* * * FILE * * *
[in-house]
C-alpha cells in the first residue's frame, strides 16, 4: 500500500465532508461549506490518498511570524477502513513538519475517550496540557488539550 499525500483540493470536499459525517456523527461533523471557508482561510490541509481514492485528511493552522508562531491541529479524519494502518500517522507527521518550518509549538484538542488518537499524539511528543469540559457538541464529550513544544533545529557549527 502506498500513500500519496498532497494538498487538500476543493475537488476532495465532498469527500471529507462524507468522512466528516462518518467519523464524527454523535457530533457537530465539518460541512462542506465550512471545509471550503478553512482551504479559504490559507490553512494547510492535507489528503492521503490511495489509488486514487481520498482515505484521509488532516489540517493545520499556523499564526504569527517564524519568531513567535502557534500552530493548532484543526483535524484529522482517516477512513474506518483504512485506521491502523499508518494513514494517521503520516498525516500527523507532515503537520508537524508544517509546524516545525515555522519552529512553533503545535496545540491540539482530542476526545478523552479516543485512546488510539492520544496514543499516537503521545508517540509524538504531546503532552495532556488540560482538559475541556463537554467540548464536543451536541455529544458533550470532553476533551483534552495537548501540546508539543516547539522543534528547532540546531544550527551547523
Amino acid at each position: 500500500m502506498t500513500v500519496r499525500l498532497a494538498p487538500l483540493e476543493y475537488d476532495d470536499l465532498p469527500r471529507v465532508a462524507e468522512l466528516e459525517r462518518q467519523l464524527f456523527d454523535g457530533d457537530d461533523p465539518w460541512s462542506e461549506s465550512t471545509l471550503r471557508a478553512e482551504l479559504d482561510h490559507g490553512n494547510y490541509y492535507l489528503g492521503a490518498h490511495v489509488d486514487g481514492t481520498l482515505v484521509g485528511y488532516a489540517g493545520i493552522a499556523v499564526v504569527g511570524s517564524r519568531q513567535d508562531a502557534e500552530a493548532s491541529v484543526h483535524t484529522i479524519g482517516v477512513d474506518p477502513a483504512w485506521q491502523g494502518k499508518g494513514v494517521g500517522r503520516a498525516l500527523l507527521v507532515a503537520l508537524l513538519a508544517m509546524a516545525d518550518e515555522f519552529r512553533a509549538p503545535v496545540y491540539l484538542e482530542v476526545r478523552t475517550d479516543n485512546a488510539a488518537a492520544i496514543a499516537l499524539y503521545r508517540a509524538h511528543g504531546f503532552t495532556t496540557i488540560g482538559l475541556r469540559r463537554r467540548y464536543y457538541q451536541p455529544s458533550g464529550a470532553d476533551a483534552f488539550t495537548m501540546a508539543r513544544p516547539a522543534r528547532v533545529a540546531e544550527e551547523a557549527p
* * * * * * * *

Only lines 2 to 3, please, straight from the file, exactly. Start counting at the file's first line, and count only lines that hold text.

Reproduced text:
C-alpha cells in the first residue's frame, strides 16, 4: 500500500465532508461549506490518498511570524477502513513538519475517550496540557488539550 499525500483540493470536499459525517456523527461533523471557508482561510490541509481514492485528511493552522508562531491541529479524519494502518500517522507527521518550518509549538484538542488518537499524539511528543469540559457538541464529550513544544533545529557549527 502506498500513500500519496498532497494538498487538500476543493475537488476532495465532498469527500471529507462524507468522512466528516462518518467519523464524527454523535457530533457537530465539518460541512462542506465550512471545509471550503478553512482551504479559504490559507490553512494547510492535507489528503492521503490511495489509488486514487481520498482515505484521509488532516489540517493545520499556523499564526504569527517564524519568531513567535502557534500552530493548532484543526483535524484529522482517516477512513474506518483504512485506521491502523499508518494513514494517521503520516498525516500527523507532515503537520508537524508544517509546524516545525515555522519552529512553533503545535496545540491540539482530542476526545478523552479516543485512546488510539492520544496514543499516537503521545508517540509524538504531546503532552495532556488540560482538559475541556463537554467540548464536543451536541455529544458533550470532553476533551483534552495537548501540546508539543516547539522543534528547532540546531544550527551547523
Amino acid at each position: 500500500m502506498t500513500v500519496r499525500l498532497a494538498p487538500l483540493e476543493y475537488d476532495d470536499l465532498p469527500r471529507v465532508a462524507e468522512l466528516e459525517r462518518q467519523l464524527f456523527d454523535g457530533d457537530d461533523p465539518w460541512s462542506e461549506s465550512t471545509l471550503r471557508a478553512e482551504l479559504d482561510h490559507g490553512n494547510y490541509y492535507l489528503g492521503a490518498h490511495v489509488d486514487g481514492t481520498l482515505v484521509g485528511y488532516a489540517g493545520i493552522a499556523v499564526v504569527g511570524s517564524r519568531q513567535d508562531a502557534e500552530a493548532s491541529v484543526h483535524t484529522i479524519g482517516v477512513d474506518p477502513a483504512w485506521q491502523g494502518k499508518g494513514v494517521g500517522r503520516a498525516l500527523l507527521v507532515a503537520l508537524l513538519a508544517m509546524a516545525d518550518e515555522f519552529r512553533a509549538p503545535v496545540y491540539l484538542e482530542v476526545r478523552t475517550d479516543n485512546a488510539a488518537a492520544i496514543a499516537l499524539y503521545r508517540a509524538h511528543g504531546f503532552t495532556t496540557i488540560g482538559l475541556r469540559r463537554r467540548y464536543y457538541q451536541p455529544s458533550g464529550a470532553d476533551a483534552f488539550t495537548m501540546a508539543r513544544p516547539a522543534r528547532v533545529a540546531e544550527e551547523a557549527p